In response, a group of smaller lobbies this month formed an alliance called Reject AIPAC. Its goal is to spend money in the other direction, for candidates that AIPAC is opposing. Usamah Andrabi, one of Reject AIPAC’s spokespeople, told me that AIPAC is the new National Rifle Association — another once palatable interest group that has morphed into a hyperpartisan attack machine.

Many Americans, Jewish or gentile, feel left out in this shouting match.

“I like polls with a third option,” said Jeremy Ben-Ami, president of J Street, a lobby that is both pro-Israel and pro-peace, and smaller than AIPAC.

That space is what Schumer is trying to reoccupy, he told me. It is a zone where empathy, nuance and responsibility become possible, and with them, also solutions. It is a frame of mind that Schumer urged on Israelis, Palestinians, Arabs and Americans alike.

Whether Schumer’s appeal leads to change in US policy toward Israel or the situation in Gaza remains to be seen. Biden said he liked the speech, but did not elaborate. However, it could give the president political cover if he feels that he needs to withdraw diplomatic, financial or military support from Netanyahu.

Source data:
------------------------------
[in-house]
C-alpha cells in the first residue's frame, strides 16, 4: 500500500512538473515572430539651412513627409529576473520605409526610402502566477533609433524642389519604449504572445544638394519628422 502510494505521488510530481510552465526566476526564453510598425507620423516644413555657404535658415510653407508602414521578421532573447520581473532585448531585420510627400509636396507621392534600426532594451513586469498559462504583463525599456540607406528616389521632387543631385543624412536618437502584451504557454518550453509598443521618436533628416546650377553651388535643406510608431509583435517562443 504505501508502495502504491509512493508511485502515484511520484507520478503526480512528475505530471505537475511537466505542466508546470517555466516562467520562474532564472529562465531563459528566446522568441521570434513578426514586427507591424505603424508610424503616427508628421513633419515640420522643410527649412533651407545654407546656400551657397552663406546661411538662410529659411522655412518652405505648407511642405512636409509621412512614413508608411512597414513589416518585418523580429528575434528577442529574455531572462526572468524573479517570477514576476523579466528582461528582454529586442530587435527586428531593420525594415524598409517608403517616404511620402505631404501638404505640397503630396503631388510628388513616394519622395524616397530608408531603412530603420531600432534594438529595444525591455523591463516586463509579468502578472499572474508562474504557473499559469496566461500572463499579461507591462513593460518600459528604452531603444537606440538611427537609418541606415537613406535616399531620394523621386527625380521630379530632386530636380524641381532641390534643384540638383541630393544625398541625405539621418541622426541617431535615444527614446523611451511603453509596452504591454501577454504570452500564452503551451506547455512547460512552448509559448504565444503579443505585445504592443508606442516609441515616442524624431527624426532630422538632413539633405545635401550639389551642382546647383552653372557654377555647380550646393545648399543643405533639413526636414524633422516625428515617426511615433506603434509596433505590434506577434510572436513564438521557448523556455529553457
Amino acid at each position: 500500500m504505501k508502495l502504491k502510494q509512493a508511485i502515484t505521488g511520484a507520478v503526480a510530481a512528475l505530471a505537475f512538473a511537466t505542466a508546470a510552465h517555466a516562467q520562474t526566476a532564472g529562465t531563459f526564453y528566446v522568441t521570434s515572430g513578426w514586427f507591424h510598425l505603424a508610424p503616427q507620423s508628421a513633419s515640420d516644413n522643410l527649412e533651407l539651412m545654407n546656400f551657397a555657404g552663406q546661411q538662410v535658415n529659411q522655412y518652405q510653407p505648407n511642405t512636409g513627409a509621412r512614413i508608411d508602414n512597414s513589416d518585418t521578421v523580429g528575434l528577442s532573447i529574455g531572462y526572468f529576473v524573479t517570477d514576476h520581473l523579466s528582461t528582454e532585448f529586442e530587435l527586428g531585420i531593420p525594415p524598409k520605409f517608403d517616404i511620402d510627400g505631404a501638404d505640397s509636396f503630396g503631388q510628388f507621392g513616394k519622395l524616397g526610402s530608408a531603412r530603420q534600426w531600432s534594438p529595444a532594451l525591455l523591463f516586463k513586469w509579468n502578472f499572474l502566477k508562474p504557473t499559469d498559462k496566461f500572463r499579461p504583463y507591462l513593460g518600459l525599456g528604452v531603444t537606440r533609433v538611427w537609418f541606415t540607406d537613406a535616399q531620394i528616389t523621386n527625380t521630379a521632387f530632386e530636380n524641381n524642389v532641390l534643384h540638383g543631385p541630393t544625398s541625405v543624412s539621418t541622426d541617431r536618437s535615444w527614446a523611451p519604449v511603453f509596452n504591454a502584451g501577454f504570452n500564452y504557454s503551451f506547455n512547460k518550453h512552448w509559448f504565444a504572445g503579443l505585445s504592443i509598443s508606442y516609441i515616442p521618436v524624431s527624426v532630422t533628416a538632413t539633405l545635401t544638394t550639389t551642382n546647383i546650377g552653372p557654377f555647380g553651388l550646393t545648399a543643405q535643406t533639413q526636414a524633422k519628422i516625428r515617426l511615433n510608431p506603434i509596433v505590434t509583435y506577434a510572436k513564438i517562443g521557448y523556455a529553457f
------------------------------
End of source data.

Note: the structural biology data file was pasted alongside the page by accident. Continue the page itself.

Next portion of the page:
As Netanyahu appears ready to cross Biden’s “red line” by invading the Gazan city of Rafah and risking another humanitarian disaster, that moment might indeed be nigh.

Andreas Kluth is a Bloomberg Opinion columnist covering US diplomacy, national security and geopolitics. Previously, he was editor-in-chief of Handelsblatt Global and a writer for The Economist. This column does not necessarily reflect the opinion of the editorial board or Bloomberg LP and its owners.